The Niagara Glen is one of my personal favourite places to take my visitors. It is 2 kilometer (1 1/4 mile) north of the Whirlpool on the Niagara River Parkway, Niagara Falls, Ontario. There are memorable nature trails, a speciality nature boutique and lots and lots of wonderful green picnic areas. And it's Free.
- Advertisement -
Nature Trails stretch 4 kilometers (2 1/2 miles) down into the Lower Great Gorge or Devil's Hole Rapids to the shore of the Niagara River. The speed of the water through the Gorge is 40 kilometers per hour (25mph).The well laid out trails are color coded with the estimated completion times so you can pick the trail to suit your style. The stairs down into the gorge are the biggest hurdle but then again it does get you up and down quickly.
The Niagara Glen is a nature reserve containing wild flora and fauna and geology to explore. Please observe all posted regulations, stay of trails that are marked and follow generally accepted trail etiquette. It is open year round, weather dependent in winter. The trail is not maintained in the winter but that hasn't stopped me from enjoying the trails and taking some wonderful pictures.
There are covered picnic pavilions, many picnic tables and lots of green grass to relax on. The smells that fill the air from nearby barbeques always makes me hungry.
7,000 years ago, this area, Wintergreen Flats was the site of the ancient water falls. The overhanging rock is named the 'Stern of the Great Eastern'. The rock is shaped like the stern of the British iron steamship 'Great Eastern', a famous passenger liner built in 1858. It was the largest ship in the world (22,374 tons) for 48 years.
Lockport limestone rock caps the Wintergreen Flats. It was formed 400 million years ago from a salt water ocean which first covered this region. The rock layer is approximately 80 feet thick.
The waters of ancient Lake Iroquois (Lake Ontario) were about 137 ft higher than current levels of Lake Ontario. When the Falls eroded the south end of present Niagara Glen, the water-flow of inland lakes were seven times greater than today.
Waters of ancient Lake Iroquois draining into the Mohawk River Valley caused the lake level to drop 30 meters (100 ft) resulting in a water fall 37 meters (120 ft) in height above the plunge pool.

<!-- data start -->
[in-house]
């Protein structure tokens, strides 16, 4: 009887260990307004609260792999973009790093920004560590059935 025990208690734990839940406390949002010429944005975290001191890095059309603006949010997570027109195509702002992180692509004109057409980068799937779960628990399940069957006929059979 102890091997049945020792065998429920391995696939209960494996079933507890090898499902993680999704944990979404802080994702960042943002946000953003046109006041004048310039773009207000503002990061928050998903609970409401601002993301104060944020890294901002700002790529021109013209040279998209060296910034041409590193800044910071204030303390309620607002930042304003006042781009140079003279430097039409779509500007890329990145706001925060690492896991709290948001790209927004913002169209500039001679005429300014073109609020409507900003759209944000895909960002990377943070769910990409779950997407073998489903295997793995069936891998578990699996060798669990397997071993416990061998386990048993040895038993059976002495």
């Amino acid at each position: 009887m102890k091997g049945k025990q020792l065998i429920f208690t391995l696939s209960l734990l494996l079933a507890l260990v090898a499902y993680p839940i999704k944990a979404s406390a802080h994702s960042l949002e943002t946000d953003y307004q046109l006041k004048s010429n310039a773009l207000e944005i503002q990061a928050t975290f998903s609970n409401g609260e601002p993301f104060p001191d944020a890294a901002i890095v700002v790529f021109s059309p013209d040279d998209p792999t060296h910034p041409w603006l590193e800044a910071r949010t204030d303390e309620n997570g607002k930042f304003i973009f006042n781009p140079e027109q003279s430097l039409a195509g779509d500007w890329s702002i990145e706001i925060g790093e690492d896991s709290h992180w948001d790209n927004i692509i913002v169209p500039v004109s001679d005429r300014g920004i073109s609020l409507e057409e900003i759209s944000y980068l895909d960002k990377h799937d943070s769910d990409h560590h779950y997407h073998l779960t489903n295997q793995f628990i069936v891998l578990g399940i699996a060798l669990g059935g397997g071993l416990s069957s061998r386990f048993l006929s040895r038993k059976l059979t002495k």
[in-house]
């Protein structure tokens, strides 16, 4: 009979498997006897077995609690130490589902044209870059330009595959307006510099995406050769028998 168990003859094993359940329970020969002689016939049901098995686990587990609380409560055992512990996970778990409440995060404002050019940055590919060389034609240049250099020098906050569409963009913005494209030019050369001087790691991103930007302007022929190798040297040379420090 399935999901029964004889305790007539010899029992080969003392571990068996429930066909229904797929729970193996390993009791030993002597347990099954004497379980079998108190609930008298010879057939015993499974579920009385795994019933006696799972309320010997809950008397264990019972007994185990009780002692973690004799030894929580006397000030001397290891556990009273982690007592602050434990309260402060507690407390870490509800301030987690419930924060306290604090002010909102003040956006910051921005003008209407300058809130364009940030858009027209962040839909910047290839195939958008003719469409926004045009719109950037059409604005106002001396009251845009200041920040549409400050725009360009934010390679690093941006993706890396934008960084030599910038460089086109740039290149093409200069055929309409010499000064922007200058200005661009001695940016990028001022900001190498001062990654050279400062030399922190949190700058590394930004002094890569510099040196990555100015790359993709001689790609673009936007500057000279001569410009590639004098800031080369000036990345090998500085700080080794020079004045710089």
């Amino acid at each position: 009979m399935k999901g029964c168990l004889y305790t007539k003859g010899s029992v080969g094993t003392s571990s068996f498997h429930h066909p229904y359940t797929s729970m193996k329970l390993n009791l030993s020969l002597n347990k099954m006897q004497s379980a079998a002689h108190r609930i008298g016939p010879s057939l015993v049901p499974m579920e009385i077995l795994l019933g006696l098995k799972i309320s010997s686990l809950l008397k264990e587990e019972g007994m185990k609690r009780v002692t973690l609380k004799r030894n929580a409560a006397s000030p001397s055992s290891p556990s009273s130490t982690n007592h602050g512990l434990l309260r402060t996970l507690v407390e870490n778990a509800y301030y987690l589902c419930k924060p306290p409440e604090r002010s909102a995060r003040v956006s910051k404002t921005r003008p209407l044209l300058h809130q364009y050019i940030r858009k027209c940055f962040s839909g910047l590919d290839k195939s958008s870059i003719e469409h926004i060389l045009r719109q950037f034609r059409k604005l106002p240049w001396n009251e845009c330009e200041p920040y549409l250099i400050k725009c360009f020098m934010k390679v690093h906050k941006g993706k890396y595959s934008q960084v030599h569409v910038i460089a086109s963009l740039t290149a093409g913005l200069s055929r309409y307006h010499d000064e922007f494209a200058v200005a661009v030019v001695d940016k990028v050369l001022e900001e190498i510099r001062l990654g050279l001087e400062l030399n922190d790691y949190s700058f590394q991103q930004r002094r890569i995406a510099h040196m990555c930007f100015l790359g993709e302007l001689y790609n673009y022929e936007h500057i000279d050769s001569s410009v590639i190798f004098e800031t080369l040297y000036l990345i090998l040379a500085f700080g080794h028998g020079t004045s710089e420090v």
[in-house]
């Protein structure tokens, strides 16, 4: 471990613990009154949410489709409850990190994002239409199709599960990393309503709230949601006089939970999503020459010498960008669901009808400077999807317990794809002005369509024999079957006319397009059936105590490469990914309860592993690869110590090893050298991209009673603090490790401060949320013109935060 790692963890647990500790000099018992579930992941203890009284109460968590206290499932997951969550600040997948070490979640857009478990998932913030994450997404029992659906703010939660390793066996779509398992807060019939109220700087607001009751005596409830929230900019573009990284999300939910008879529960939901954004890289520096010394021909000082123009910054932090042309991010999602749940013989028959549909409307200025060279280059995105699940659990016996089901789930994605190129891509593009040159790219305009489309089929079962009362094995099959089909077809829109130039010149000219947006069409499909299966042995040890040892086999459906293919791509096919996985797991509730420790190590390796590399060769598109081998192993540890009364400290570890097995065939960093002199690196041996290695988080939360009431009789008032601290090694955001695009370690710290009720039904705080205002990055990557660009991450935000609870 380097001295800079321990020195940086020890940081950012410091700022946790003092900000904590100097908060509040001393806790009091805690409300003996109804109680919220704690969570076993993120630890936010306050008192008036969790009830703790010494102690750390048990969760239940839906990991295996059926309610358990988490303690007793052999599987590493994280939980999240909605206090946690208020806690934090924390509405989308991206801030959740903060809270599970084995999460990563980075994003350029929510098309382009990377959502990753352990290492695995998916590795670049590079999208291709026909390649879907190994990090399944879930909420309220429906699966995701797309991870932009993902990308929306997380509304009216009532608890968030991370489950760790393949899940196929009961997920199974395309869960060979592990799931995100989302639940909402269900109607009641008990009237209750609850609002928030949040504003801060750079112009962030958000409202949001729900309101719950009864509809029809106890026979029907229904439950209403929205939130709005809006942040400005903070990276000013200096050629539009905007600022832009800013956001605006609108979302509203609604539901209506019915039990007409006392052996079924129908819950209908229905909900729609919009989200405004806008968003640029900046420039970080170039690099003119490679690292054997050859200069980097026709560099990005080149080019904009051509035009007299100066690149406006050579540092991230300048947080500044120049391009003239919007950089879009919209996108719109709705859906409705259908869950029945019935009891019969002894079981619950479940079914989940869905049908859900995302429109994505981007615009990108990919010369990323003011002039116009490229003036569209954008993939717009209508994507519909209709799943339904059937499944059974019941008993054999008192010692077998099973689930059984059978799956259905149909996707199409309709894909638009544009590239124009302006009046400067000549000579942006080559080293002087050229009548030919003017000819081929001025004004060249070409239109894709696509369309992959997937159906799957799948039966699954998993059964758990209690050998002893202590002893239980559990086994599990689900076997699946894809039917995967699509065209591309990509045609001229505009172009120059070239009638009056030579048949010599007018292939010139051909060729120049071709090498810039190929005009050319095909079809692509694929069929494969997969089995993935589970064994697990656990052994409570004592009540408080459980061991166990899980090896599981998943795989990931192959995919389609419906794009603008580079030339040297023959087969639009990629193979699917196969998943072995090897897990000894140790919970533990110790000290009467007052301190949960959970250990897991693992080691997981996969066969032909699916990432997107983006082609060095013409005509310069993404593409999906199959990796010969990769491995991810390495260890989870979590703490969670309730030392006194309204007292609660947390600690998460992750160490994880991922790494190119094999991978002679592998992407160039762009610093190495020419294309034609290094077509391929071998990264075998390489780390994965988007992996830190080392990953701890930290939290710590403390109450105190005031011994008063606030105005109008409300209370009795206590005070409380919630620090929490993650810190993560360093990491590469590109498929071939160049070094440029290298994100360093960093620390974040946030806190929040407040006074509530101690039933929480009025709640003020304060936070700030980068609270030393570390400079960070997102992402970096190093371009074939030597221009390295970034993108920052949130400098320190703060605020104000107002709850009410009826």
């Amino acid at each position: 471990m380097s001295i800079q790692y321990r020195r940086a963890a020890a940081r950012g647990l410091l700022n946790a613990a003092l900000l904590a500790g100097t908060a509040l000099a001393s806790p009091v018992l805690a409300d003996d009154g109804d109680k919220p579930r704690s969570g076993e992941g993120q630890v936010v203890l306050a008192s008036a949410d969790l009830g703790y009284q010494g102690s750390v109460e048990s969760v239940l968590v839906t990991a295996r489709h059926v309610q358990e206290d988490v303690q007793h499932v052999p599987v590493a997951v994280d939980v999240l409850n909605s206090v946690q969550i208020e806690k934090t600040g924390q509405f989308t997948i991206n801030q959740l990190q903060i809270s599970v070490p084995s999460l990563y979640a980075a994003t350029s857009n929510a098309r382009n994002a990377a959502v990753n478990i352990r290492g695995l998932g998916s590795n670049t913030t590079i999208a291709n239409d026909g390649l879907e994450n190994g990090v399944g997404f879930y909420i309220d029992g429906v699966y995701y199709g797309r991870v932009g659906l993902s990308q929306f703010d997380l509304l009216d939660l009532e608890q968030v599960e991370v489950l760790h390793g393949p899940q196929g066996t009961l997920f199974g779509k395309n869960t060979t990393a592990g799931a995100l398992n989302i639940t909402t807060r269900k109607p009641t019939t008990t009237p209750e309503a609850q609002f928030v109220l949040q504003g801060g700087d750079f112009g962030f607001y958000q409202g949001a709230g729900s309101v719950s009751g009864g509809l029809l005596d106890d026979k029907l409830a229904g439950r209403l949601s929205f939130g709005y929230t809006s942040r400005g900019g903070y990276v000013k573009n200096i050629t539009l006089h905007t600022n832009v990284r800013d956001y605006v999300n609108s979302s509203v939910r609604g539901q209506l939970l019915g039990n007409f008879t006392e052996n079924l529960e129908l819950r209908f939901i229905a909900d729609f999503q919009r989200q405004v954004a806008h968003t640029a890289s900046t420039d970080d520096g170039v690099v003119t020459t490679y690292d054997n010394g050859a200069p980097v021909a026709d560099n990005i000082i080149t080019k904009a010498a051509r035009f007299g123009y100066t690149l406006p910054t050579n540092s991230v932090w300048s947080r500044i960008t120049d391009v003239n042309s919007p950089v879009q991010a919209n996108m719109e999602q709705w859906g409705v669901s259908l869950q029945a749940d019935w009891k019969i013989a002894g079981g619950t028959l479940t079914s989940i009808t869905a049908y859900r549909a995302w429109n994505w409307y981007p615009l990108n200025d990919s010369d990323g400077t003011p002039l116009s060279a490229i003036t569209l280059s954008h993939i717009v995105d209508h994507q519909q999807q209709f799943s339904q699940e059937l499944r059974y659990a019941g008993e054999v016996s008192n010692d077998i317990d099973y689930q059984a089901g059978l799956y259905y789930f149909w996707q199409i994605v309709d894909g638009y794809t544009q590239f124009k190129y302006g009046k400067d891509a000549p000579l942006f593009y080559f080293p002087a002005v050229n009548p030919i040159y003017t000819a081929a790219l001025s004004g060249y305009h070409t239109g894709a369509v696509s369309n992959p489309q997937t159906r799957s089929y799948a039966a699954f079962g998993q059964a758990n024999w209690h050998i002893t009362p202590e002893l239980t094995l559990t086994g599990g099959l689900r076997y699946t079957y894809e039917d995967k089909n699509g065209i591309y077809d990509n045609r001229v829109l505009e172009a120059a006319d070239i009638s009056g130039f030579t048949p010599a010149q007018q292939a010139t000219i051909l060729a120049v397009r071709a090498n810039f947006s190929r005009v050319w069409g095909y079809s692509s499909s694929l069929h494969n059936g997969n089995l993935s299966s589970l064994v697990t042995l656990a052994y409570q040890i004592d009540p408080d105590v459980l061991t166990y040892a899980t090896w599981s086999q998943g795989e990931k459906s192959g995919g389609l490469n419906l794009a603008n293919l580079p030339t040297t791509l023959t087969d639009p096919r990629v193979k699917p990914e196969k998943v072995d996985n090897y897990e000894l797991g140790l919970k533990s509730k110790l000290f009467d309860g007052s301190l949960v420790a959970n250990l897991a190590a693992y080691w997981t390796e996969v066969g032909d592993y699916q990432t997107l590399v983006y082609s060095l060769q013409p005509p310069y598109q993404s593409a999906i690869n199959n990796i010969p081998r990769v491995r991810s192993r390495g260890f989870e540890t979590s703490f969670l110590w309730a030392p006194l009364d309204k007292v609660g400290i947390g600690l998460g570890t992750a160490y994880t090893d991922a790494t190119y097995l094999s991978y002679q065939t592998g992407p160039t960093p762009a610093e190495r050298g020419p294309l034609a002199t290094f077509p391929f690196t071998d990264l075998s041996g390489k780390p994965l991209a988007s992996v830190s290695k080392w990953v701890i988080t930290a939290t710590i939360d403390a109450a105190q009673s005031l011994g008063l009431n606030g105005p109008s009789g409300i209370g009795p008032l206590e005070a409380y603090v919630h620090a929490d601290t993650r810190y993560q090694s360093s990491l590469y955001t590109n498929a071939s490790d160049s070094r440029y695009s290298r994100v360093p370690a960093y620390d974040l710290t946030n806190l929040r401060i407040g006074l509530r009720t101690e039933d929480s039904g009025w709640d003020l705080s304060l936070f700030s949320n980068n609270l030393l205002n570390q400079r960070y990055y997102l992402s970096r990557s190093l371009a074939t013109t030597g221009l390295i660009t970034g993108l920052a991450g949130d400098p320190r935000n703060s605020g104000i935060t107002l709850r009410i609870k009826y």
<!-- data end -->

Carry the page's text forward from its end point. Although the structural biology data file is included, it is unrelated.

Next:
Just south of here, the water flowing over the Falls increased greatly when the waters from the upper Great Lakes began flowing into Lake Erie (upstream). This increased the amount of water flowing through the Niagara River downstream towards Lake Ontario.
An ancient island similar to today's Goat Island existed then. The water flowing around both sides of this island created 2 water falls until the main gorge to the east eroded back far enough past the tip of the island cutting off the flow from the west to create a single Falls again.
The remnants of that ancient island are today identified by two terraces below the Wintergreen Flats- Wilson Terrace and Foster's Flats
Wilson Terrace is first level and steepest below the Wintergreen Flats. It was named after the James Wilson (first superintendent of the Queen Victoria Niagara Falls Parks) for his desire to preserve the glen as a nature area.
The ancient falls caused layers of rock to erode and break away, falling to river bottom, restricting the river-flow and creating today's Devil's Hole Rapids . The rocks that make up the terrace are Clinton limestone and Thorald Sandstone.
Foster's Flats is closest to the river and approximately 11 meters (35 ft) above the surface. This is the remains of the old river bottom composed of Medina Sandstone and Queenston Red Shale.
It got its name from a hermit who lived in the Niagara Glen in the 1850's. He received permission to build a sawmill on the edge of the river and made a simple living cutting down trees in the Glen and floating the wood down-steam for sale in Queenston.
Queen Victoria Niagara Falls Parks Commission acquired the Niagara Glen property in 1894.
Schedule: Open year round, weather dependent in winter.